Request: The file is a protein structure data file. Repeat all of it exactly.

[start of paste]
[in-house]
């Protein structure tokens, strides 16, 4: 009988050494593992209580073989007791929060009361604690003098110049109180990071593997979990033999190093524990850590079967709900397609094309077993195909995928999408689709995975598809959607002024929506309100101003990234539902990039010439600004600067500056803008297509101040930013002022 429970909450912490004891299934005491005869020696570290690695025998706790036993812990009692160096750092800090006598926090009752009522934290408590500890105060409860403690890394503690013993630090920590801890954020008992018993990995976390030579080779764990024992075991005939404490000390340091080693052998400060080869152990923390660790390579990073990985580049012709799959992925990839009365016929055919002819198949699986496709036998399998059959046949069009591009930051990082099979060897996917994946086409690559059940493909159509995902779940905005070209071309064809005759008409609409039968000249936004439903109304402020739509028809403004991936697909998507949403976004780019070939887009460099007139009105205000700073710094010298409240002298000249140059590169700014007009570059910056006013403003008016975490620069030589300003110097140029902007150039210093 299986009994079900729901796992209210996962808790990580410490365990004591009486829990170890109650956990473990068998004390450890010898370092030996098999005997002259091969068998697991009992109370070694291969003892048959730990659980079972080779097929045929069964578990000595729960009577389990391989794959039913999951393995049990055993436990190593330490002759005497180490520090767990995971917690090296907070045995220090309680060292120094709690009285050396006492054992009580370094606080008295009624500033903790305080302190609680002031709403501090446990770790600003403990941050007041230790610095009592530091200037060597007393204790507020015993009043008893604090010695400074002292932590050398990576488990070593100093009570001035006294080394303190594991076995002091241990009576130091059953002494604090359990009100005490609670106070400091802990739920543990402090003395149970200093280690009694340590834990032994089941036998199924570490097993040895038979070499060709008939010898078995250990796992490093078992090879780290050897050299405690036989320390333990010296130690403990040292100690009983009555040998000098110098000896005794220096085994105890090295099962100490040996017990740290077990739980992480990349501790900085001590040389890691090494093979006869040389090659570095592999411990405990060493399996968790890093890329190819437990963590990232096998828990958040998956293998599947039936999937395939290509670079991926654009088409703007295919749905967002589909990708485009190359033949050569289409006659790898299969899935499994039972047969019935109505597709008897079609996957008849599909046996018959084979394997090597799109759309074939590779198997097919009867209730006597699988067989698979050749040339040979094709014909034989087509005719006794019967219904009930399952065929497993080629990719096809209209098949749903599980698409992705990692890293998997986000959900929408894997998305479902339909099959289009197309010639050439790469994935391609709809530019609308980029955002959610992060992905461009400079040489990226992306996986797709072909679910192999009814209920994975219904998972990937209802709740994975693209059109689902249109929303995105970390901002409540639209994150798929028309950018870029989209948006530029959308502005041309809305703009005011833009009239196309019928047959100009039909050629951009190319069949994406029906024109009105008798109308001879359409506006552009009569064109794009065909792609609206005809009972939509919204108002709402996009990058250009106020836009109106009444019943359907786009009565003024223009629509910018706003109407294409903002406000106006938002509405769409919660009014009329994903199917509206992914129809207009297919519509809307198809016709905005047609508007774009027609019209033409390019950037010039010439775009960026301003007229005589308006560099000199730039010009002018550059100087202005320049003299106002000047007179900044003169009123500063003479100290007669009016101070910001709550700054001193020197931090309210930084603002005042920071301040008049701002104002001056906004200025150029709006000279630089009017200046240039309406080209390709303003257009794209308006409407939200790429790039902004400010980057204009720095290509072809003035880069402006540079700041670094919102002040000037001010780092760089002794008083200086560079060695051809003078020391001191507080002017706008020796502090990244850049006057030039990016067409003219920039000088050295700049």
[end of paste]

[in-house]
């Protein structure tokens, strides 16, 4: 009988050494593992209580073989007791929060009361604690003098110049109180990071593997979990033999190093524990850590079967709900397609094309077993195909995928999408689709995975598809959607002024929506309100101003990234539902990039010439600004600067500056803008297509101040930013002022 429970909450912490004891299934005491005869020696570290690695025998706790036993812990009692160096750092800090006598926090009752009522934290408590500890105060409860403690890394503690013993630090920590801890954020008992018993990995976390030579080779764990024992075991005939404490000390340091080693052998400060080869152990923390660790390579990073990985580049012709799959992925990839009365016929055919002819198949699986496709036998399998059959046949069009591009930051990082099979060897996917994946086409690559059940493909159509995902779940905005070209071309064809005759008409609409039968000249936004439903109304402020739509028809403004991936697909998507949403976004780019070939887009460099007139009105205000700073710094010298409240002298000249140059590169700014007009570059910056006013403003008016975490620069030589300003110097140029902007150039210093 299986009994079900729901796992209210996962808790990580410490365990004591009486829990170890109650956990473990068998004390450890010898370092030996098999005997002259091969068998697991009992109370070694291969003892048959730990659980079972080779097929045929069964578990000595729960009577389990391989794959039913999951393995049990055993436990190593330490002759005497180490520090767990995971917690090296907070045995220090309680060292120094709690009285050396006492054992009580370094606080008295009624500033903790305080302190609680002031709403501090446990770790600003403990941050007041230790610095009592530091200037060597007393204790507020015993009043008893604090010695400074002292932590050398990576488990070593100093009570001035006294080394303190594991076995002091241990009576130091059953002494604090359990009100005490609670106070400091802990739920543990402090003395149970200093280690009694340590834990032994089941036998199924570490097993040895038979070499060709008939010898078995250990796992490093078992090879780290050897050299405690036989320390333990010296130690403990040292100690009983009555040998000098110098000896005794220096085994105890090295099962100490040996017990740290077990739980992480990349501790900085001590040389890691090494093979006869040389090659570095592999411990405990060493399996968790890093890329190819437990963590990232096998828990958040998956293998599947039936999937395939290509670079991926654009088409703007295919749905967002589909990708485009190359033949050569289409006659790898299969899935499994039972047969019935109505597709008897079609996957008849599909046996018959084979394997090597799109759309074939590779198997097919009867209730006597699988067989698979050749040339040979094709014909034989087509005719006794019967219904009930399952065929497993080629990719096809209209098949749903599980698409992705990692890293998997986000959900929408894997998305479902339909099959289009197309010639050439790469994935391609709809530019609308980029955002959610992060992905461009400079040489990226992306996986797709072909679910192999009814209920994975219904998972990937209802709740994975693209059109689902249109929303995105970390901002409540639209994150798929028309950018870029989209948006530029959308502005041309809305703009005011833009009239196309019928047959100009039909050629951009190319069949994406029906024109009105008798109308001879359409506006552009009569064109794009065909792609609206005809009972939509919204108002709402996009990058250009106020836009109106009444019943359907786009009565003024223009629509910018706003109407294409903002406000106006938002509405769409919660009014009329994903199917509206992914129809207009297919519509809307198809016709905005047609508007774009027609019209033409390019950037010039010439775009960026301003007229005589308006560099000199730039010009002018550059100087202005320049003299106002000047007179900044003169009123500063003479100290007669009016101070910001709550700054001193020197931090309210930084603002005042920071301040008049701002104002001056906004200025150029709006000279630089009017200046240039309406080209390709303003257009794209308006409407939200790429790039902004400010980057204009720095290509072809003035880069402006540079700041670094919102002040000037001010780092760089002794008083200086560079060695051809003078020391001191507080002017706008020796502090990244850049006057030039990016067409003219920039000088050295700049």